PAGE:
3. Select the refunds tab. Save the report, either by taking a screenshot or printing the page.
  4. Set yourself a reminder to check your total refunds at the end of each month so you have an ongoing picture of your refund expenses.

In Lightspeed eCom:

  1. In your back office, go to Orders > Returns.
  2. Add up the total returns listed for the last month. Keep this information in a place where you can track each month’s returns.
  3. Set a reminder to check your total refunds at the end of each month so you have an ongoing picture of your refund expenses.

If the totals are so high that you’re unable to easily manage other business expenses, you may need to adjust your return policy to be less lenient—but it still needs to be customer focused. If the totals are within manageable levels, you have room to make things better for your customers. 

Remember: returns are not lost sales. They’re marketing opportunities that influence customer loyalty.

Update your return policy

If you currently charge postage or a restocking fee, it’s time to evaluate your finances to see if you can reduce or eliminate what customers need to pay. 

If you don’t accept returns or exchanges without a receipt, you might consider offering these customers their refund in the form of a gift card, especially since 59% of customers spend more than the value of their card. 

And while there is a limit to how long you can offer returns and exchanges before the returned goods lose resale value, maybe you have an opportunity to extend the return period beyond 30 days.

So if your current returns expenses are at a manageable level, you have the wiggle room to make your return policy more lenient. Some examples of flexible return policies for customers could be:

  • Three months refund with a receipt, two months gift card refund with no receipt, no restocking fee, original shipping fee refunded for online purchases. This policy eliminates the dreaded fees associated with returns, gives customers more time to return purchases than is standard and includes provisions for customers returning items without a receipt. However, it doesn’t include prepaid postage for returns, so some online customers may perceive this policy as charging them for returns even though their original shipping fee was refunded.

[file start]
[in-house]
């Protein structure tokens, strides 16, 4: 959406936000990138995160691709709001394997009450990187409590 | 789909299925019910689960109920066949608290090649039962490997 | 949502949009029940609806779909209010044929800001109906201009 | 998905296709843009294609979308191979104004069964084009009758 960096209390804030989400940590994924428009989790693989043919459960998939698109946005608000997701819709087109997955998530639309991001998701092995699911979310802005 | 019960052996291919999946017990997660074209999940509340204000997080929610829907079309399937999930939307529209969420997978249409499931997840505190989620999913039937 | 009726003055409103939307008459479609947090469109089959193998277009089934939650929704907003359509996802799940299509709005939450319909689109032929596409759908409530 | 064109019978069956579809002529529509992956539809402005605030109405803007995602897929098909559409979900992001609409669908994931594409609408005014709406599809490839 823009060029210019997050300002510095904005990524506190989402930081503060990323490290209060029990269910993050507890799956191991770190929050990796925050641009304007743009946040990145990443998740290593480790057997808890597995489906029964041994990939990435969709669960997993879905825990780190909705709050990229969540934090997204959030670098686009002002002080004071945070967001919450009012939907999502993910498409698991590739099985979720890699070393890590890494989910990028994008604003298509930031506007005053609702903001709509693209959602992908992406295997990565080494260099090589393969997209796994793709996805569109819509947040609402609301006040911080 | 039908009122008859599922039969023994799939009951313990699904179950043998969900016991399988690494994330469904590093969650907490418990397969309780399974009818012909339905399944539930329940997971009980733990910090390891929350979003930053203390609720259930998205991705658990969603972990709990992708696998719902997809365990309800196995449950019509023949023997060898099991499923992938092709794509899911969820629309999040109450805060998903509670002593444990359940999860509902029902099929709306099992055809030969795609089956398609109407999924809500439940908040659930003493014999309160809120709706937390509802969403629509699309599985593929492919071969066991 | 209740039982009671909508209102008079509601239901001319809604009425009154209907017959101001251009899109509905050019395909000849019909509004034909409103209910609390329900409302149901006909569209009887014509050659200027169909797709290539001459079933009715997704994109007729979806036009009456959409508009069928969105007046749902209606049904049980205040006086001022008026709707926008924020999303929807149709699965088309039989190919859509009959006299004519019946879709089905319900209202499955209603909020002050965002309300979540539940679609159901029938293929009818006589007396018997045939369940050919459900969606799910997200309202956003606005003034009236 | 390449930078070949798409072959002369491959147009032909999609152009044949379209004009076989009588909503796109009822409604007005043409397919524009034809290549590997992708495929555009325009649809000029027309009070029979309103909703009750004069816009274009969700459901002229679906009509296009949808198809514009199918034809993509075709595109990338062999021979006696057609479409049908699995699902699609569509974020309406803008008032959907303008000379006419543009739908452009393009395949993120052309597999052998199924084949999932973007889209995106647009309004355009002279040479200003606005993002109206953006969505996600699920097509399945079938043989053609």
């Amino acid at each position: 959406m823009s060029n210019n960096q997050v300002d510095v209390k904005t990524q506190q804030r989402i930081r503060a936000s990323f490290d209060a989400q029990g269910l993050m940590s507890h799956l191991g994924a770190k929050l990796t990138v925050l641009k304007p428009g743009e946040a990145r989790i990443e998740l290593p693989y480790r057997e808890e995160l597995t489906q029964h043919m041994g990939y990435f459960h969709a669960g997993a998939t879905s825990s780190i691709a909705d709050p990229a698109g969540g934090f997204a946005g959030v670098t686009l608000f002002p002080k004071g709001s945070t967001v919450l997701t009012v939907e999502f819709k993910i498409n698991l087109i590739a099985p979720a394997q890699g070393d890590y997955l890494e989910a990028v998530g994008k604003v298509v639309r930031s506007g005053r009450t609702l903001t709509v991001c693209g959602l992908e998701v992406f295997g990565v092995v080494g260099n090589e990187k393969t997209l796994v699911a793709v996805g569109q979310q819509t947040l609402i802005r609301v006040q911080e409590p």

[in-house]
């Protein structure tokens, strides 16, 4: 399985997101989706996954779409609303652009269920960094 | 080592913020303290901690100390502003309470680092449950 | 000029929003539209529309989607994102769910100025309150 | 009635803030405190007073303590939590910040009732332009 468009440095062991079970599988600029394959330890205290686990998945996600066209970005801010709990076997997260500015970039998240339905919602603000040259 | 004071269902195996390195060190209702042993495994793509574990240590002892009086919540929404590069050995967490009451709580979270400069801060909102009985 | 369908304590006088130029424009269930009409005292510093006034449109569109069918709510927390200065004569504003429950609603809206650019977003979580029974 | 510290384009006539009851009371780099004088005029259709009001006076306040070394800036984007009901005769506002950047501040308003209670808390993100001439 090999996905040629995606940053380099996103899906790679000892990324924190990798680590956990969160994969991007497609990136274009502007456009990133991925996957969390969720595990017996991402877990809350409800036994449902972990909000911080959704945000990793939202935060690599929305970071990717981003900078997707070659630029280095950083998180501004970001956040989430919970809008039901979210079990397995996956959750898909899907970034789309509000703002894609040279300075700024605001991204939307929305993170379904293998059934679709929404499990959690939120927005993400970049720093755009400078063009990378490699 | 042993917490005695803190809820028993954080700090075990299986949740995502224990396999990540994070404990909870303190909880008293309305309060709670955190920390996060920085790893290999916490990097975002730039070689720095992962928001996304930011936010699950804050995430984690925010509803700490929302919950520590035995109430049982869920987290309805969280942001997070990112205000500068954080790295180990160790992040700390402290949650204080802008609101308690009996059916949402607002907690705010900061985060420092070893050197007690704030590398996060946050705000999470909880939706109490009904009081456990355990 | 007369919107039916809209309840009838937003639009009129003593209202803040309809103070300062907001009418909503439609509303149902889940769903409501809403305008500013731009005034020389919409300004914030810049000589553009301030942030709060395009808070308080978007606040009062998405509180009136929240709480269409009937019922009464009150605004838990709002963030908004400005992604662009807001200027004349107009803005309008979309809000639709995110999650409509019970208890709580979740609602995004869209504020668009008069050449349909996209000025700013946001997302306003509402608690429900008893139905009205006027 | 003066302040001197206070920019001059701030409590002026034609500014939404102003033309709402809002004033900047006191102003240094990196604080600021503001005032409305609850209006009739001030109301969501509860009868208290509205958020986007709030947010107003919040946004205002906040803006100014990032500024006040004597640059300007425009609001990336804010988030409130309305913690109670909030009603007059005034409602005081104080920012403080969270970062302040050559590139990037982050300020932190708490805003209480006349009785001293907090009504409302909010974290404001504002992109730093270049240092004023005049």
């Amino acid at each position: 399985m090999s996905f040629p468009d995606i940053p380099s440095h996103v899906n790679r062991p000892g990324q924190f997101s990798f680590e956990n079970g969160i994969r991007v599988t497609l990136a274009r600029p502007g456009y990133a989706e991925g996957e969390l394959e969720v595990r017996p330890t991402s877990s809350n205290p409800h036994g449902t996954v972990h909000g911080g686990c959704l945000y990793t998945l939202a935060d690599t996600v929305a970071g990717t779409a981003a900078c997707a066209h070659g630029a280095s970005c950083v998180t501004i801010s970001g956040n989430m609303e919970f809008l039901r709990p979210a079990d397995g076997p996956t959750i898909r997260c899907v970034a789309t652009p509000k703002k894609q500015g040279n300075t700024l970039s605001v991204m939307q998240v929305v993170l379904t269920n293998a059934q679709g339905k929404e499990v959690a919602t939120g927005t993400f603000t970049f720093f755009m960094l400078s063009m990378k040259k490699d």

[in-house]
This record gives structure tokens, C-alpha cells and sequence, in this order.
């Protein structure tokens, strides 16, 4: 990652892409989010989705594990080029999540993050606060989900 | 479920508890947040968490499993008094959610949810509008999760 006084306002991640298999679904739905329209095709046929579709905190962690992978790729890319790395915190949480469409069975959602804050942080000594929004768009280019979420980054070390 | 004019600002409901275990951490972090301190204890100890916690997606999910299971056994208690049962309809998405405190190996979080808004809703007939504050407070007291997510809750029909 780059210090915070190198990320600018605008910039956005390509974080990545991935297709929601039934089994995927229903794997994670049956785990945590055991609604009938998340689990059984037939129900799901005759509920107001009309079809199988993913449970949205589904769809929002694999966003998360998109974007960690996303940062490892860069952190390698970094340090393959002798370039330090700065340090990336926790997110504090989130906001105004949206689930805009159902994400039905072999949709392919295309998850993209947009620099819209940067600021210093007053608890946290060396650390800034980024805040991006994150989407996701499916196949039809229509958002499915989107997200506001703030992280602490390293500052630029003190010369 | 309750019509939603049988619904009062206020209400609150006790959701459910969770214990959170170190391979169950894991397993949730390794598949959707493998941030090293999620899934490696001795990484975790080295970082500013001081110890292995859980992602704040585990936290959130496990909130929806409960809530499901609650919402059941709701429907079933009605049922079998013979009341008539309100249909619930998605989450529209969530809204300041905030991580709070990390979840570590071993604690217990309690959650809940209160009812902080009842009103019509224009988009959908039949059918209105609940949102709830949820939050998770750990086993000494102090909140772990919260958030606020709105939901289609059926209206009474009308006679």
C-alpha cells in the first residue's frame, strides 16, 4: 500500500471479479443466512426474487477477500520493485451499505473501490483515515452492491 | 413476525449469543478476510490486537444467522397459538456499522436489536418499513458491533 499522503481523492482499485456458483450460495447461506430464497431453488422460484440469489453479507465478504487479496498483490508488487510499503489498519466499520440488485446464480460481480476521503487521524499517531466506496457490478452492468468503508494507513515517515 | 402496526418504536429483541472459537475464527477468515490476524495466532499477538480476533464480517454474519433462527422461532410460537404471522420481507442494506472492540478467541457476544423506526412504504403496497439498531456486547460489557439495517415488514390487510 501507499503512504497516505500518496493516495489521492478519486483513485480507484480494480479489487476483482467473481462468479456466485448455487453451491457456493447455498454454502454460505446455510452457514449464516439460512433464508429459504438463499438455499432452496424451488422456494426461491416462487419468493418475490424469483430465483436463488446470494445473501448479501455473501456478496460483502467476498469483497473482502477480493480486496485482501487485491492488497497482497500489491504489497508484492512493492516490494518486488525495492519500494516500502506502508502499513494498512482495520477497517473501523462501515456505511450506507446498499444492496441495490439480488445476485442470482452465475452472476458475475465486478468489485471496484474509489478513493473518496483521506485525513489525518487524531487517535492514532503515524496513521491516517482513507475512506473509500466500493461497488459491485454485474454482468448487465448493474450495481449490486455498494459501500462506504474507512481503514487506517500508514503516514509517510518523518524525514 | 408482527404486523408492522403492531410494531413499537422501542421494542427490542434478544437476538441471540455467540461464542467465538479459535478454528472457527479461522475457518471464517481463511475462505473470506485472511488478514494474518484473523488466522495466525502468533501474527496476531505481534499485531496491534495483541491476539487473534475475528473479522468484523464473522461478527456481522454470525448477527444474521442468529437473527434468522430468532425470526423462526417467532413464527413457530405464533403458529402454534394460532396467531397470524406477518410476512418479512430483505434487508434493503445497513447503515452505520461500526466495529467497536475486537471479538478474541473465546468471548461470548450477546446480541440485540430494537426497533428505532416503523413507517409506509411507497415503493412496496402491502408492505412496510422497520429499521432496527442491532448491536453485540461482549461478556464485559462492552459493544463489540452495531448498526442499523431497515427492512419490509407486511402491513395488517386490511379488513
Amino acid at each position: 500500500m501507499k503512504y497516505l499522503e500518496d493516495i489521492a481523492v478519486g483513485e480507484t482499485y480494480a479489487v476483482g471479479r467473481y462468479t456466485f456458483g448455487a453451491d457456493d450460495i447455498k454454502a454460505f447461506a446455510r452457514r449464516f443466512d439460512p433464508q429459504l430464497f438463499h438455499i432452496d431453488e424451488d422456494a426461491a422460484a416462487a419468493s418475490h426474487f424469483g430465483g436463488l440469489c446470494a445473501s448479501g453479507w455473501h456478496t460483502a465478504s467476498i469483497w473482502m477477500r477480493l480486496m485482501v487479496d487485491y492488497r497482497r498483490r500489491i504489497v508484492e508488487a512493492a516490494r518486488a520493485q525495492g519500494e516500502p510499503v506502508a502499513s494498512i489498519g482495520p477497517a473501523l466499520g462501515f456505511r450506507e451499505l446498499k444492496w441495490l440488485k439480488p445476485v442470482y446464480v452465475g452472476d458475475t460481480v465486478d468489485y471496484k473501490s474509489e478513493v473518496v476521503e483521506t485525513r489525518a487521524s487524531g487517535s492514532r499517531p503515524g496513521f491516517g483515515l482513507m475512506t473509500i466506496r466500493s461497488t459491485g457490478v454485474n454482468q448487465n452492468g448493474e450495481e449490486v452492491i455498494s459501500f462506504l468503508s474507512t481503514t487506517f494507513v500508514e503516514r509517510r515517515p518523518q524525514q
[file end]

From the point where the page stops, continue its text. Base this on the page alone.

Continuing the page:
• Two months refund with a receipt, two months exchange without a receipt, no restocking fee, original shipping fee refunded for online purchases, prepaid label for online returns. With this return policy, customers get time to return items, and no-receipt returns aren’t expenses at all, just exchanges. Online returns are seen as completely free because of the prepaid labels—which you only need to actually pay if used. 

But if your return expenses are so high that your business is too negatively impacted for you to give customers much more wiggle room for refunds, you’re not out of luck. You can still craft a new return policy that balances your bottom line and customer satisfaction. Your new retail return policy might be:

  • Two months refund or gift card with a receipt, one month exchange or gift card without a receipt, no restocking fee, conditional shipping fee refunds for online purchases. With this policy, you give customers who keep their receipts a little time to bring items back and include provisions for customers without a receipt. You also leave the door open for refunded shipping fees if the customer needs to return an item because of defects. If a customer bought two different versions of the same product to send the one they don’t like back, your return policy saves you from needing to refund their shipping.

Measure the impact of your new return policy

Once you’ve put your new return policy into place, it’s a good idea to measure the impact it’s having on your business. 

Since you’re updating your return policy with the goal of increasing customer loyalty—and consequently, the amount customers spend—you’ll want to measure the lifetime value of your customers. 

Give the new policy three to six months—at least—before gathering this data. Then, you can use an analytics platform like Lightspeed Analytics to check how your customer lifetime value has trended since introducing your return policy:

  1. Navigate to Marketing > Reports in Lightspeed Analytics.
  2. Find the Customer Lifetime Value report type.
  3. Click Options.
  4. Select the KPI Over Time variation.
  5. Inspect the results to see if your customer lifetime value has trended upwards.

Manage your business better with Lightspeed

Retail return policies don’t have to be seen as frustrating lost revenue. They can help you secure more sales from customers in the future and prevent loyal regulars from going to competitors. 

Having data you can trust to be tailored to your business is key to making the right decisions, from updating your return policy and beyond. You need tools that empower you to access that data.

If you’d like to learn how reports and data from Lightspeed can help you make informed decisions about your business, let’s talk.

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More of this topic: Customer Experience